Probook 4520 CPU Overheating??

I have a well used Probook that occasionally shut down. It is now worse and will shut down immediately after booting. I have cleaned the fan (not dirty) and replaced thermal paste to no effect.

On startup, the CPU heat sink gets too hot to touch within two seconds, so I am suspecting a component failure.

Is there a fix or do I just toss the machine?
Martin EversAsked:
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nobusConnect With a Mentor Commented:
i doubt if that will have a noticeable  influence on the temps
but since it's running ok now - enjoy !
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nobusCommented:
i fear there's not much you can do, other than replace cpu (5%) or motherboard (95%)
look if it's still got warranty
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Martin EversAuthor Commented:
Thanks nobus. I removed the heat sink, applied new paste, left the panels loose and so far, it's holding up. I installed CoreTemp which tells me that both cores are at around 50C - within spec. If it's still fine after three hours, I'll screw the panels back - but I still suspect there's another problem. The back fascia and bottom of the case are distorted from extended overheating.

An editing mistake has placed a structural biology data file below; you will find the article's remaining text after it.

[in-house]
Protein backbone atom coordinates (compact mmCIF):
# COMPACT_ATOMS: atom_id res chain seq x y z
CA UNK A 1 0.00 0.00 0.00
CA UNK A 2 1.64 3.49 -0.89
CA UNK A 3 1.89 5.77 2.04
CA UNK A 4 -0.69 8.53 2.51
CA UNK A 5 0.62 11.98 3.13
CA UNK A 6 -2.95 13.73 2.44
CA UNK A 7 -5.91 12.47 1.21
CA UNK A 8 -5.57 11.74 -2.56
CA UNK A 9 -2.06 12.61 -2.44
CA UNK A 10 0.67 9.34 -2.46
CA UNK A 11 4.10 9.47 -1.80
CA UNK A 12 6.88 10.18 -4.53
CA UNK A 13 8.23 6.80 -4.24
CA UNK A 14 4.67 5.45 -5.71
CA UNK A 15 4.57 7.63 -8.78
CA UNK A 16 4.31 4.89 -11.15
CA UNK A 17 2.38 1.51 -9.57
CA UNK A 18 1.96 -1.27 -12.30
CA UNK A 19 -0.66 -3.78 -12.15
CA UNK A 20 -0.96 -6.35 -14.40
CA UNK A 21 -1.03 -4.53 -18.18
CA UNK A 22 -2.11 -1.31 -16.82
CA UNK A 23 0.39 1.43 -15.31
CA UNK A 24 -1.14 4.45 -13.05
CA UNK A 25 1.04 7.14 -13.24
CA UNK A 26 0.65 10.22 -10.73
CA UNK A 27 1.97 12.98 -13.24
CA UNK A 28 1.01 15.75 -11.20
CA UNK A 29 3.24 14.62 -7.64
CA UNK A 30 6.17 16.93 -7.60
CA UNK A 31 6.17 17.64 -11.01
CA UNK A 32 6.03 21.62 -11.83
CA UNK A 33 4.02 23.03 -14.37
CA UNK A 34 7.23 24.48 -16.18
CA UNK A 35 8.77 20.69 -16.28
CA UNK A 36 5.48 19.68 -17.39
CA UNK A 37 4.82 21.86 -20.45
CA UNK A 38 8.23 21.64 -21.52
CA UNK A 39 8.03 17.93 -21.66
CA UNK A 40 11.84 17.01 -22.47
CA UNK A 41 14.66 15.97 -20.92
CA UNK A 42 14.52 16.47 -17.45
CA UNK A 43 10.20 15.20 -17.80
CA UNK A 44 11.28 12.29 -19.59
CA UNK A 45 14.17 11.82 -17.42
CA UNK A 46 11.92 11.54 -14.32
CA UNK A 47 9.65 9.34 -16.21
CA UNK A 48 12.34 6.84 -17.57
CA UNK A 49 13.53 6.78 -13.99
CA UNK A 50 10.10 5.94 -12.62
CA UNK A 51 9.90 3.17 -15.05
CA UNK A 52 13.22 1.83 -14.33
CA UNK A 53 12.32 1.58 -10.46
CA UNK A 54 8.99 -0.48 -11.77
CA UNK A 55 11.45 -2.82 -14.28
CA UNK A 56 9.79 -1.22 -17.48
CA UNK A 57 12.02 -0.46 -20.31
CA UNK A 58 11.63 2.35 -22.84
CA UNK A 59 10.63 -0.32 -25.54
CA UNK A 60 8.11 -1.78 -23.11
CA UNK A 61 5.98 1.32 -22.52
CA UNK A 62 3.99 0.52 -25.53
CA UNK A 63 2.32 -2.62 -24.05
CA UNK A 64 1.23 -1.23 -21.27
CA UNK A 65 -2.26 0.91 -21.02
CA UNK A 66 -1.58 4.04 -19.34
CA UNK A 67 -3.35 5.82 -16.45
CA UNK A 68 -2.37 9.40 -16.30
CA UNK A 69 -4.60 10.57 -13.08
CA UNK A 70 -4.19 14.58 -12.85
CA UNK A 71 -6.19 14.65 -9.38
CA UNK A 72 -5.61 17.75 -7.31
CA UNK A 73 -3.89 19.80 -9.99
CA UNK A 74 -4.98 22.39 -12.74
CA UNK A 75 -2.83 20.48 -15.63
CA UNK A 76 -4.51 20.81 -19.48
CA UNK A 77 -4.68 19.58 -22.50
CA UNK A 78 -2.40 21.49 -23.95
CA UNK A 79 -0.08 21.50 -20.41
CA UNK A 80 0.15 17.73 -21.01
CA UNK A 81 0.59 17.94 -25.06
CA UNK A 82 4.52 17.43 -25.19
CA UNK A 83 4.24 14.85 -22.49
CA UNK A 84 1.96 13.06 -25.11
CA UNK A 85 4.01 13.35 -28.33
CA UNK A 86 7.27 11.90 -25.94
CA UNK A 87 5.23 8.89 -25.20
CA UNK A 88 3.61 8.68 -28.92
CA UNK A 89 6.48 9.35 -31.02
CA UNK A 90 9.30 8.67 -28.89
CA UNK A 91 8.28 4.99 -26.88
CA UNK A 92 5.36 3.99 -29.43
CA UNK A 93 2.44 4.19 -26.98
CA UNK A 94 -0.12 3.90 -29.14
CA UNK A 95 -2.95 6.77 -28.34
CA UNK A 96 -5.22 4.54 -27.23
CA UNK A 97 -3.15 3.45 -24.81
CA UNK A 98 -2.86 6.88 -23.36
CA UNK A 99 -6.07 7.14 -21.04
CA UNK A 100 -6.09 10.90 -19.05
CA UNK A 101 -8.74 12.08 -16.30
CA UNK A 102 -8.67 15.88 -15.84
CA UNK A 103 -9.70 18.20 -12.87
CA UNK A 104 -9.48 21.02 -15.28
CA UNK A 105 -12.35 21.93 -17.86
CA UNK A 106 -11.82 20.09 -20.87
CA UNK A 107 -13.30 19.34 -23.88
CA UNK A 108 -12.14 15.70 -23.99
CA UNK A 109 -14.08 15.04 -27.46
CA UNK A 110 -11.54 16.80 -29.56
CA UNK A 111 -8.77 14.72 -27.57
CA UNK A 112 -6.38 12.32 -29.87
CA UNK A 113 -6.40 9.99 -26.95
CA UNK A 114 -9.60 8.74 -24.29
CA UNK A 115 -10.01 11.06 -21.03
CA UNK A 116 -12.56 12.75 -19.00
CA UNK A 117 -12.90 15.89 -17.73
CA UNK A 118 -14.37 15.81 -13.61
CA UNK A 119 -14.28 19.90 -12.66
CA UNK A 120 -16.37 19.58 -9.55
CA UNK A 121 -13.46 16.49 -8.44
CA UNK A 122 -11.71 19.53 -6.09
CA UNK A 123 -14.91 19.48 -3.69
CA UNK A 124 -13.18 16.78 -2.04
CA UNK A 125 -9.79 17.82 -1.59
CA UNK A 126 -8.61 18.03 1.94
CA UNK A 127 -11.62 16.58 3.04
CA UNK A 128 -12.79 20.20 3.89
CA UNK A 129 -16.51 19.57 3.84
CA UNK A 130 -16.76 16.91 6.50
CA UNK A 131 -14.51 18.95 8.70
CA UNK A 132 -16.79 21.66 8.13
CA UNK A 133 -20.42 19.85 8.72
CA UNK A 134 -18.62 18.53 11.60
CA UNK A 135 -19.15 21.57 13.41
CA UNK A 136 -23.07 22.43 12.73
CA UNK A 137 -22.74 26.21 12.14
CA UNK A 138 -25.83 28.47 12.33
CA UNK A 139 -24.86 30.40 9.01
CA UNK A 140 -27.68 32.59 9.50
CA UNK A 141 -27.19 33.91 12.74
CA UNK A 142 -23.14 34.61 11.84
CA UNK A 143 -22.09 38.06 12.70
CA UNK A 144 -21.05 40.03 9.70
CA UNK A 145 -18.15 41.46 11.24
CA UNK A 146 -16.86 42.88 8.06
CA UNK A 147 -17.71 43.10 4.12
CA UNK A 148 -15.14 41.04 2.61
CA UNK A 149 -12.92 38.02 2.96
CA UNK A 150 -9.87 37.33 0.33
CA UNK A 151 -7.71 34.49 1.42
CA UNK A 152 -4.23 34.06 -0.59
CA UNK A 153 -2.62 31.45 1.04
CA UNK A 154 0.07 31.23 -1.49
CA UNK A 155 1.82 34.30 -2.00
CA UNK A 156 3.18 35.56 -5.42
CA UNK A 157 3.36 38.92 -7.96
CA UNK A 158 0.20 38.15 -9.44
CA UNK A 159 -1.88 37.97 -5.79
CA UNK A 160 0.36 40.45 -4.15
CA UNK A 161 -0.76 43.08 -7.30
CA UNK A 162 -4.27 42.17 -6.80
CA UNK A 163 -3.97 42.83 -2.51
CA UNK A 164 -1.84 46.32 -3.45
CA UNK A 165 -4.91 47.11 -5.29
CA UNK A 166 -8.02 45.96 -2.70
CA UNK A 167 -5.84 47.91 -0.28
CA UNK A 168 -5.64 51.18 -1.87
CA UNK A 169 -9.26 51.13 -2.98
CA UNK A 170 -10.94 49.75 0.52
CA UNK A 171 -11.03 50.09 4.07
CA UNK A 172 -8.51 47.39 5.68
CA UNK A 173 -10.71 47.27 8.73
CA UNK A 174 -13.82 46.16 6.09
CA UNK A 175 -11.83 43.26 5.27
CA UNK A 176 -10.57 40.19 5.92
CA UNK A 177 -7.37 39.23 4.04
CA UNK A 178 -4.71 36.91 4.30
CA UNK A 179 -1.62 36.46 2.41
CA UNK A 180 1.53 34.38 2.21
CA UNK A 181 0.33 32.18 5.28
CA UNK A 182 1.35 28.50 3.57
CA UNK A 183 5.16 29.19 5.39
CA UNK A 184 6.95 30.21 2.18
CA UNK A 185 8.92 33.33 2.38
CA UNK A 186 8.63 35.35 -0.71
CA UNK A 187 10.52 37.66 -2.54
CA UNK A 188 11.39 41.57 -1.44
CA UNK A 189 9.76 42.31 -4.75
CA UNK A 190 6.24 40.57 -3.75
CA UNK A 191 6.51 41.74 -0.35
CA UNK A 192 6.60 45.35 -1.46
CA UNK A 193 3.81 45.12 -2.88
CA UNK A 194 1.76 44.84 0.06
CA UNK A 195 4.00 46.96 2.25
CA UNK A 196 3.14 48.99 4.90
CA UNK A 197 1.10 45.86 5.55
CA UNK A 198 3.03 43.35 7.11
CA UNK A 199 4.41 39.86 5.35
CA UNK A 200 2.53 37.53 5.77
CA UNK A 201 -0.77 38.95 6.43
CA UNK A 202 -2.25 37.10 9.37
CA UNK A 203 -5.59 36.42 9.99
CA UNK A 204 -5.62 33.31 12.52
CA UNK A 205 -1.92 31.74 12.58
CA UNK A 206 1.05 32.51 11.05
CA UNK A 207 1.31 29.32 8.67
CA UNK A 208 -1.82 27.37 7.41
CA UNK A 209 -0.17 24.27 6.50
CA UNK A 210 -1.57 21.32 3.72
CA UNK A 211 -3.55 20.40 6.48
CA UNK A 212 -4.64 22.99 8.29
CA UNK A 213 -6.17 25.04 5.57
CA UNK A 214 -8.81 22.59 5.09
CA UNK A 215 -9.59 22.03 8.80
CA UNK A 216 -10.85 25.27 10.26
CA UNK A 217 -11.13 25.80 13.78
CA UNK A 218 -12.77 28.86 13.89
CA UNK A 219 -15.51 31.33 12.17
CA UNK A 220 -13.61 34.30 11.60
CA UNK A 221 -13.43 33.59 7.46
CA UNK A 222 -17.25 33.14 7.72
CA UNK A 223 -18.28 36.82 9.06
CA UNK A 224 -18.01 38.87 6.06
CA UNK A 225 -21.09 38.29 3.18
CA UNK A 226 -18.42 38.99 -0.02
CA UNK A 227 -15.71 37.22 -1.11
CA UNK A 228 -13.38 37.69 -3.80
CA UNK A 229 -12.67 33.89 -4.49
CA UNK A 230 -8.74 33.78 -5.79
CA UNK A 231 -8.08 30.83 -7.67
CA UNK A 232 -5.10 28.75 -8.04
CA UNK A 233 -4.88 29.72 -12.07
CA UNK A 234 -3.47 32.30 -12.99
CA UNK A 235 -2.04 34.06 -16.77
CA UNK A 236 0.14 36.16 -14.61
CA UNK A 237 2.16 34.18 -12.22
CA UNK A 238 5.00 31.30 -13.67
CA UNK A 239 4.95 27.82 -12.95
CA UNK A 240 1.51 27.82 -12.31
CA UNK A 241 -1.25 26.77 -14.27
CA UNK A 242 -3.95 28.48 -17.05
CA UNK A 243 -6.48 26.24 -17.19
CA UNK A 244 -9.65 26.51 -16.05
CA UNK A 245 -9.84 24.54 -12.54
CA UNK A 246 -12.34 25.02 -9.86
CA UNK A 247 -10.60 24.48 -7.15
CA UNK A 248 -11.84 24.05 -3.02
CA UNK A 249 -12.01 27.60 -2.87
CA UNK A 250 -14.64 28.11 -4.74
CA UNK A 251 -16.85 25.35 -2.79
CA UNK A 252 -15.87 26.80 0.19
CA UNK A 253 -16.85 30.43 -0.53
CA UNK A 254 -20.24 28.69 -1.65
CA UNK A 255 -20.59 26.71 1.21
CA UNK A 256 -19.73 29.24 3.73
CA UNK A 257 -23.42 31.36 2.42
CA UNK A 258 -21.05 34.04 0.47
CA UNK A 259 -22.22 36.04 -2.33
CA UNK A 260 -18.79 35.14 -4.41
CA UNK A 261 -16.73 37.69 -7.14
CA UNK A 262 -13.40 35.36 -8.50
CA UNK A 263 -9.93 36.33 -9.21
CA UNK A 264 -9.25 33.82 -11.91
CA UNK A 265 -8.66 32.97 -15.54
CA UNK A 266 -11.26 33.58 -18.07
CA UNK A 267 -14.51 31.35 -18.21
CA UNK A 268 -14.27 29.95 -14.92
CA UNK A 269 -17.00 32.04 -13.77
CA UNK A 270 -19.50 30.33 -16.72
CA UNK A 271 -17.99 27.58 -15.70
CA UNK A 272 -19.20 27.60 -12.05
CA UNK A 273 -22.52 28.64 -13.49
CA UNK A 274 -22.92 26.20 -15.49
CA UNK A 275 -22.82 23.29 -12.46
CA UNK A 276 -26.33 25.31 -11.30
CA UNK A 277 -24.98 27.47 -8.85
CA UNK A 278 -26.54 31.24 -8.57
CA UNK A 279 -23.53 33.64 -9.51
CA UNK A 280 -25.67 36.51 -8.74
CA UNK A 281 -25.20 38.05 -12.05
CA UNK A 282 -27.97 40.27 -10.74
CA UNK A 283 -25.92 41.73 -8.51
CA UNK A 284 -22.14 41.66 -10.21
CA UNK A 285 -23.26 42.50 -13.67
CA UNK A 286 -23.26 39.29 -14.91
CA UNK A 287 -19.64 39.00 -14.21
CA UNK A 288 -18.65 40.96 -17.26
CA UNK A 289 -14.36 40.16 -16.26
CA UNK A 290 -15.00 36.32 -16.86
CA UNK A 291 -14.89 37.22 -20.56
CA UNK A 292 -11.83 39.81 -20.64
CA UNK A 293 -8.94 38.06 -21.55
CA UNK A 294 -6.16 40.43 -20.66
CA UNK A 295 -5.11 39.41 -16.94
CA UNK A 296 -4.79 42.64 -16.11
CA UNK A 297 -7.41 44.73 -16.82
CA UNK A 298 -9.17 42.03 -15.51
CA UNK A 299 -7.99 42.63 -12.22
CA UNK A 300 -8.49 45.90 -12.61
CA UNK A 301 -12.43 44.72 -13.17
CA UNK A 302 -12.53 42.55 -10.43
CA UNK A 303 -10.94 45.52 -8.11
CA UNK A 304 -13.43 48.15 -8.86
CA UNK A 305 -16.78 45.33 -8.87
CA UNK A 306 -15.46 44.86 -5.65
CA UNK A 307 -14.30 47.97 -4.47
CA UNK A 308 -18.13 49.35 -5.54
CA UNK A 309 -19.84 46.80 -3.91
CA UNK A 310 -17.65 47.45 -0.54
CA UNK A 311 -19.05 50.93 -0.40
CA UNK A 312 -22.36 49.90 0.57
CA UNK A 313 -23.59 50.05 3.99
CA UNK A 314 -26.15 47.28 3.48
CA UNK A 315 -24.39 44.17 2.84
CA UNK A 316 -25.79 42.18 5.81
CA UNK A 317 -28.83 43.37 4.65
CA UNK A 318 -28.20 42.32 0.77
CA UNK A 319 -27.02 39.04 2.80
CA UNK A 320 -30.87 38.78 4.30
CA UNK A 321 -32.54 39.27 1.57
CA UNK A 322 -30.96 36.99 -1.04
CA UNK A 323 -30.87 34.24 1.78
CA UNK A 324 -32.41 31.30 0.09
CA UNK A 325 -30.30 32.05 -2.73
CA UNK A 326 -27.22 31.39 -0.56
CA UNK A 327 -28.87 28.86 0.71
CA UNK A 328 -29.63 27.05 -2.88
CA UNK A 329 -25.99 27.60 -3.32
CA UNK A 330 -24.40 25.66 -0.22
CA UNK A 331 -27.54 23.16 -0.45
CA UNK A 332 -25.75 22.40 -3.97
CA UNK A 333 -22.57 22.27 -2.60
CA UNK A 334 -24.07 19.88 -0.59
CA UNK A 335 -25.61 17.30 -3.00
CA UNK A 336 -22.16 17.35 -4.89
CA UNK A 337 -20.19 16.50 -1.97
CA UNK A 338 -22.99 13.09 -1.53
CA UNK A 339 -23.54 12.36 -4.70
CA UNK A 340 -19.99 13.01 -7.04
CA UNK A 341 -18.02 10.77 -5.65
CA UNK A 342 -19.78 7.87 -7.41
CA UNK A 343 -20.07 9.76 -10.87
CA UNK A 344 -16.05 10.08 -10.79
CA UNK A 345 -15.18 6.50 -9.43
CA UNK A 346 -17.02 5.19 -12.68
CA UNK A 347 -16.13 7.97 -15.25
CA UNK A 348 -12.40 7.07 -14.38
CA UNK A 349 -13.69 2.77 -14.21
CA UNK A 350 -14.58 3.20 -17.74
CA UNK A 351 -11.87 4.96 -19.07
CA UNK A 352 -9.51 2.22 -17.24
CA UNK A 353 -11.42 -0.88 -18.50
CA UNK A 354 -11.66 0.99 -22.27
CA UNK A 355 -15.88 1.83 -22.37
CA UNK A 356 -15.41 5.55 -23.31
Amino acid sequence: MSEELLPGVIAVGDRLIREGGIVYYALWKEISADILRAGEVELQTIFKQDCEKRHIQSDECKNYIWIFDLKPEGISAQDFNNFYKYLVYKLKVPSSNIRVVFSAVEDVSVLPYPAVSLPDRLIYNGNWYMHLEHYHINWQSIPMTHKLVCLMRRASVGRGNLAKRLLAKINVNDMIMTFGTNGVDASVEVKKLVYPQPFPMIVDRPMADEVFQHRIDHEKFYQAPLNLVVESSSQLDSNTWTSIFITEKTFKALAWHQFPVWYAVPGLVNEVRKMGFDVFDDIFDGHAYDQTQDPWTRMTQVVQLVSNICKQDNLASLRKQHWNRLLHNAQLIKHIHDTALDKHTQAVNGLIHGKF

Thanks again.
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RaminTechnical AdvisorCommented:
Dust can short Electrical circuits and can cause such a problems.
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Dr. KlahnPrincipal Software EngineerCommented:
Check the fan for function and speed.  The fans used in laptops typically use el cheapo "rifle" bearings, which means no bearings at all.  When the lubricant gums up, the fan slows down and eventually freezes.  A new fan is worth the investment as it will only cost a few bucks off fleabay.

Clean the fan blades.  They tend to pick up dust and hair on the leading edges, which unbalances the fan and causes wear on the bearing.

Also carefully inspect the case vents for dust and hair.  Vents can look clean out the outside but on the inside be quite clogged.  Anything less than full-bore air movement will cause a laptop to overheat.  If you find a dust plug, pick it out with dental picks.  Don't attempt to blow it out with canned air - that often causes more problems than it cures.

In systems that use heat pipes with internal-grid heat exchangers make sure that the heat exchangers are clear and air can flow through unimpeded.

In a difficult case on an older system used in a fixed location I sawed the grilles out of the vents to provide more air movement, but this also has the undesirable effect of letting everything into the system that comes by, including ants, roaches and dust mites.
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nobusCommented:
>>  left the panels loose  << ????  what panels?
i never found the fan blades the big problem, but the dust buildup in the radiator outlet to the outside
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Martin EversAuthor Commented: